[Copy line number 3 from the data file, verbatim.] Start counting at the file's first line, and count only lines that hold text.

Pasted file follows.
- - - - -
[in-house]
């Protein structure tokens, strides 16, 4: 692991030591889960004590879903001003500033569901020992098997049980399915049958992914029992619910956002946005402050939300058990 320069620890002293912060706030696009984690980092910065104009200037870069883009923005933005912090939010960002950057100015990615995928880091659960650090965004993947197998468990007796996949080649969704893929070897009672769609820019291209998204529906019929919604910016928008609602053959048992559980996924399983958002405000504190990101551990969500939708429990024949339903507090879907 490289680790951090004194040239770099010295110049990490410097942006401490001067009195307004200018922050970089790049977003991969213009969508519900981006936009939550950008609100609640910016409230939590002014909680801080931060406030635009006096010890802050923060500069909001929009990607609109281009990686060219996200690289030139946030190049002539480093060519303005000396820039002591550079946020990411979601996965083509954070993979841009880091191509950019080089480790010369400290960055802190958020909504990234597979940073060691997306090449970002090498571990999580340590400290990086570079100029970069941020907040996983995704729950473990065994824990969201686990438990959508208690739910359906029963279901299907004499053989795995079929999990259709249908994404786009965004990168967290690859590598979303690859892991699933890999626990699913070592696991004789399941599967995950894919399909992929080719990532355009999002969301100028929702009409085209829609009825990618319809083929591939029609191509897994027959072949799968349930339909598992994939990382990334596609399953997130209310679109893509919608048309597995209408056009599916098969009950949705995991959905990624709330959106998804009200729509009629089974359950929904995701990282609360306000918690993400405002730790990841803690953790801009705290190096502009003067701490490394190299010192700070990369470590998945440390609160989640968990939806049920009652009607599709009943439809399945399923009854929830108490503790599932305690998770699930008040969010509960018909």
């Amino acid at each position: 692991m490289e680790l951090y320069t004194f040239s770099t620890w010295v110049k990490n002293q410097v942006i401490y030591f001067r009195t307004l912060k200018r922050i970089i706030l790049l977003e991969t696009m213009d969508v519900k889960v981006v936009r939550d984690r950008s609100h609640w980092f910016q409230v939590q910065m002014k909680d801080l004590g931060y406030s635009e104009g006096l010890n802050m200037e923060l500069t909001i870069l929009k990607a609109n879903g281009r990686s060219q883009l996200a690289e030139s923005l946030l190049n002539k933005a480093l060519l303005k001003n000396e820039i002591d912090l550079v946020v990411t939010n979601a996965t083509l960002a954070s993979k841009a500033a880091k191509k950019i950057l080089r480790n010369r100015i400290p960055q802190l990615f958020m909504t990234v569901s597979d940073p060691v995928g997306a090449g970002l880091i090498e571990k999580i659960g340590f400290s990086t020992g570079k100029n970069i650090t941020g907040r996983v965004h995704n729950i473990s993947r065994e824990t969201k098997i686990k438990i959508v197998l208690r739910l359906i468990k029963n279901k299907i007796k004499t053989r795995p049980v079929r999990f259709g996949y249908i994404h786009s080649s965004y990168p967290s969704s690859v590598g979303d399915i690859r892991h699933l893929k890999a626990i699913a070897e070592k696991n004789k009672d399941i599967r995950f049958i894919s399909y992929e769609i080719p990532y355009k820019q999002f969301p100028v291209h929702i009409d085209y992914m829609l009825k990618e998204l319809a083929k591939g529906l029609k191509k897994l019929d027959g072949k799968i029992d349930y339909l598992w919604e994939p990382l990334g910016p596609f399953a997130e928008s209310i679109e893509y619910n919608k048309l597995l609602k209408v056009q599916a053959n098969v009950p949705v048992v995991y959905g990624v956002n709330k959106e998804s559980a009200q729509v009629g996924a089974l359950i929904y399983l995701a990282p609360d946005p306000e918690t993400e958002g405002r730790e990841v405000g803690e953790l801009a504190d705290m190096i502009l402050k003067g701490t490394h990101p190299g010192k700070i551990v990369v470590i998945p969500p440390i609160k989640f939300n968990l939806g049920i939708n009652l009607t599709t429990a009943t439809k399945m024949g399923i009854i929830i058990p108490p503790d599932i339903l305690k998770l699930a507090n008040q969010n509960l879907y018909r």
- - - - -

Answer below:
């Amino acid at each position: 692991m490289e680790l951090y320069t004194f040239s770099t620890w010295v110049k990490n002293q410097v942006i401490y030591f001067r009195t307004l912060k200018r922050i970089i706030l790049l977003e991969t696009m213009d969508v519900k889960v981006v936009r939550d984690r950008s609100h609640w980092f910016q409230v939590q910065m002014k909680d801080l004590g931060y406030s635009e104009g006096l010890n802050m200037e923060l500069t909001i870069l929009k990607a609109n879903g281009r990686s060219q883009l996200a690289e030139s923005l946030l190049n002539k933005a480093l060519l303005k001003n000396e820039i002591d912090l550079v946020v990411t939010n979601a996965t083509l960002a954070s993979k841009a500033a880091k191509k950019i950057l080089r480790n010369r100015i400290p960055q802190l990615f958020m909504t990234v569901s597979d940073p060691v995928g997306a090449g970002l880091i090498e571990k999580i659960g340590f400290s990086t020992g570079k100029n970069i650090t941020g907040r996983v965004h995704n729950i473990s993947r065994e824990t969201k098997i686990k438990i959508v197998l208690r739910l359906i468990k029963n279901k299907i007796k004499t053989r795995p049980v079929r999990f259709g996949y249908i994404h786009s080649s965004y990168p967290s969704s690859v590598g979303d399915i690859r892991h699933l893929k890999a626990i699913a070897e070592k696991n004789k009672d399941i599967r995950f049958i894919s399909y992929e769609i080719p990532y355009k820019q999002f969301p100028v291209h929702i009409d085209y992914m829609l009825k990618e998204l319809a083929k591939g529906l029609k191509k897994l019929d027959g072949k799968i029992d349930y339909l598992w919604e994939p990382l990334g910016p596609f399953a997130e928008s209310i679109e893509y619910n919608k048309l597995l609602k209408v056009q599916a053959n098969v009950p949705v048992v995991y959905g990624v956002n709330k959106e998804s559980a009200q729509v009629g996924a089974l359950i929904y399983l995701a990282p609360d946005p306000e918690t993400e958002g405002r730790e990841v405000g803690e953790l801009a504190d705290m190096i502009l402050k003067g701490t490394h990101p190299g010192k700070i551990v990369v470590i998945p969500p440390i609160k989640f939300n968990l939806g049920i939708n009652l009607t599709t429990a009943t439809k399945m024949g399923i009854i929830i058990p108490p503790d599932i339903l305690k998770l699930a507090n008040q969010n509960l879907y018909r």